Meanwhile, Javert, as played by Russell Crowe, is considerably more sympathetic than in the two stage productions of  Les Misérables, I’ve seen. Javert isn’t evil, but he’s overly concerned with fulfilling the letter of the law, without any care to extenuating circumstances.  Javert at the beginning of the film, doesn’t care that Valjean stole to feed his sister’s starving children.  He honestly believes it’s better to starve and die than  to resort to crime to live.  When Valjean shows him mercy, letting him go at the barricade, and covering it up with a gunshot directed away from the inspector, Javert cannot understand it, and begins to become unhinged.  When he catches Valjean and Marius, and Valjean pleads for mercy – Javert grants it, but decides he cannot live in Valjean’s world.  Javert is incapable of seeing the grey of the real world, and only sees black and white.  However, whereas such a character is often portrayed as “evil” or “hated” – Crowe gives him depth and makes him understandable and sympathetic.

This is a beautiful film.  It’s not to be missed.  I highly, highly recommend it.

Recommendation:  See it!
Rating:  5 of 5 Stars
Next Film:  Iron Man 3

Swing Time

  • Title:  Swing Time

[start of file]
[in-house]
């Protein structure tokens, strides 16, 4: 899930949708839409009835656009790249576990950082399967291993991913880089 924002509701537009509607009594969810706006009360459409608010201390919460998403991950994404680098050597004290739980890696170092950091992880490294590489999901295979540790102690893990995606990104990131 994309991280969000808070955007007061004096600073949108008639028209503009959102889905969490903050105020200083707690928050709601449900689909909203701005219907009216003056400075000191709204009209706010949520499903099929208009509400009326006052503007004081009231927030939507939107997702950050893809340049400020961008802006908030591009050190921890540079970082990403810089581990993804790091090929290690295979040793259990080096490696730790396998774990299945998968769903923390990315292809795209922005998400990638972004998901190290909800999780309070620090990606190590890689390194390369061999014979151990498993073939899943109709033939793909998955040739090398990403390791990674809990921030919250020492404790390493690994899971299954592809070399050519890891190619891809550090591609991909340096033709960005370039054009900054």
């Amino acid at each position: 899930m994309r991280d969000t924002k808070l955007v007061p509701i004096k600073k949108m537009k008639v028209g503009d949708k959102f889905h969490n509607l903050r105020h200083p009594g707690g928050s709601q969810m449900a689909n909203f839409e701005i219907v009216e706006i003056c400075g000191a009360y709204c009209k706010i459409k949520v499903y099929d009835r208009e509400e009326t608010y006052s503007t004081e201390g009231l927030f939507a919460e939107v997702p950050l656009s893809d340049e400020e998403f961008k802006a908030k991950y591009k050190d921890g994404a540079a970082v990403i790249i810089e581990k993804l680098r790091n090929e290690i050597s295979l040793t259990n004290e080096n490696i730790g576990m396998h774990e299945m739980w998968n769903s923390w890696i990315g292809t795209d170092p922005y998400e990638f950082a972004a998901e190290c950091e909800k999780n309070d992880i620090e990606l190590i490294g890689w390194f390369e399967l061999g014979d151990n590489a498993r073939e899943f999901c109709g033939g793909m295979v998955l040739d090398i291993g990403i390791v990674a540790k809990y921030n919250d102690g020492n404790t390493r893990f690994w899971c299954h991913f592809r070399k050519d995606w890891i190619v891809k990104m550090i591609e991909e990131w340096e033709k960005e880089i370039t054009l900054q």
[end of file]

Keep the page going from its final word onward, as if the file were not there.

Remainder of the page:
• Director:  George Stevens
  • Date:  1936
  • Studio:  RKO Radio Pictures
  • Genre:  Musical, Comedy, Romance
  • Cast:  Fred Astaire, Ginger Rogers, Helen Broderick, Eric Blore, Betty Furness
  • Format:  Standard, Black and White
  • DVD Format:  R1, NTSC

“My talent  is gambling, Pop, hoofing is all right, but there’s no future in it.  I want to spread out.”– John “Lucky” Garnett (Fred Astaire)

“Listen, no one could teach you to dance in a million years!  Take my advice, and save your money.”– Penny (Ginger Rogers) to Lucky

“It’s funny how we met… and all that’s happened to us since.”– Penny
“The way we’ve been sorta’… thrown together and everything.”– Lucky
“As if  it were all meant to happen.”– Penny
“It’s quite an experience.”– Lucky
“No, it’s more than an experience.  It’s sorta like… a romance.”– Penny

Swing Time is one of my three favorite Fred Astaire and Ginger Rogers musicals (the other two being Shall We Dance and Top Hat).  This time, Fred plays John “Lucky” Garnett, a professional dancer who’s about to marry his high school sweetheart.  The guys in his touring dance troop know they will be out of a job if Garnett leaves the stage for marriage and a serious job, so they arrange for him to be hours late for his own wedding.  When he misses the wedding the girl’s father actually makes a deal with Garnett… if he can make $25,000 then he will let him marry his daughter.  Lucky takes the challenge and goes off to the city to make his fortune.

In a large city, presumably New York, he runs into a girl, Penny Carroll (Ginger Rogers).  He follows her and finds out she’s an “instructress” at a dance studio.  Deciding to have a little fun, he dances badly, causing several prat falls with Penny… who gets so frustrated she tells him no one will ever be able to teach him to dance, he should save his money.  Unfortunately, her boss over-hears this and fires her and her maiden aunt (Helen Broderick).  Lucky feels bad and decides to show Penny’s boss that she has taught him a thing or two and the two dance together.  Penny’s boss is so impressed he gets them an audition at the Silver Sandles club.